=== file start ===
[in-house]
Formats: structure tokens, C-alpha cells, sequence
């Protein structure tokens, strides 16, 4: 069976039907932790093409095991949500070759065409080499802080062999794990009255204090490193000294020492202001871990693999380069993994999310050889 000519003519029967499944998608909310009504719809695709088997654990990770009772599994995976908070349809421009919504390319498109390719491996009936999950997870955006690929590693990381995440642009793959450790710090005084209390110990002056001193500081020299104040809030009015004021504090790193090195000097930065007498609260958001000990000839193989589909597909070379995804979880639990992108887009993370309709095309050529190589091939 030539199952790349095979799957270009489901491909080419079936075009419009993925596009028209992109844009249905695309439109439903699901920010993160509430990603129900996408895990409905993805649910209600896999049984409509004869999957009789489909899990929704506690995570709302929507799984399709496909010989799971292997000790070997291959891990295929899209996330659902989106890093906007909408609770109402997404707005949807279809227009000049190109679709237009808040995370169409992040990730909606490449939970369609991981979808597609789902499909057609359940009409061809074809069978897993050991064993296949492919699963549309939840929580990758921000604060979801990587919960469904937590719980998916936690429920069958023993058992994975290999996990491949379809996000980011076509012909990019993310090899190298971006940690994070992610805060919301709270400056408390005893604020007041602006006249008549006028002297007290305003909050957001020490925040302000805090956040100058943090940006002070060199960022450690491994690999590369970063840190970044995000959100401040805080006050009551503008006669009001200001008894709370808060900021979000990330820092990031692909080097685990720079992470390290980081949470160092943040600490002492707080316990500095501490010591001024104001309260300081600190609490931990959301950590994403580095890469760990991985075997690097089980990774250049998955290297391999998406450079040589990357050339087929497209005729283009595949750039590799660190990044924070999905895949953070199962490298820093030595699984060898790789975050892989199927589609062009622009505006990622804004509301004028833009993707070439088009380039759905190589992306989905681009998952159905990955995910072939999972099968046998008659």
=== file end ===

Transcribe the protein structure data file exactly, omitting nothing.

[in-house]
Formats: structure tokens, C-alpha cells, sequence
């Protein structure tokens, strides 16, 4: 069976039907932790093409095991949500070759065409080499802080062999794990009255204090490193000294020492202001871990693999380069993994999310050889 000519003519029967499944998608909310009504719809695709088997654990990770009772599994995976908070349809421009919504390319498109390719491996009936999950997870955006690929590693990381995440642009793959450790710090005084209390110990002056001193500081020299104040809030009015004021504090790193090195000097930065007498609260958001000990000839193989589909597909070379995804979880639990992108887009993370309709095309050529190589091939 030539199952790349095979799957270009489901491909080419079936075009419009993925596009028209992109844009249905695309439109439903699901920010993160509430990603129900996408895990409905993805649910209600896999049984409509004869999957009789489909899990929704506690995570709302929507799984399709496909010989799971292997000790070997291959891990295929899209996330659902989106890093906007909408609770109402997404707005949807279809227009000049190109679709237009808040995370169409992040990730909606490449939970369609991981979808597609789902499909057609359940009409061809074809069978897993050991064993296949492919699963549309939840929580990758921000604060979801990587919960469904937590719980998916936690429920069958023993058992994975290999996990491949379809996000980011076509012909990019993310090899190298971006940690994070992610805060919301709270400056408390005893604020007041602006006249008549006028002297007290305003909050957001020490925040302000805090956040100058943090940006002070060199960022450690491994690999590369970063840190970044995000959100401040805080006050009551503008006669009001200001008894709370808060900021979000990330820092990031692909080097685990720079992470390290980081949470160092943040600490002492707080316990500095501490010591001024104001309260300081600190609490931990959301950590994403580095890469760990991985075997690097089980990774250049998955290297391999998406450079040589990357050339087929497209005729283009595949750039590799660190990044924070999905895949953070199962490298820093030595699984060898790789975050892989199927589609062009622009505006990622804004509301004028833009993707070439088009380039759905190589992306989905681009998952159905990955995910072939999972099968046998008659």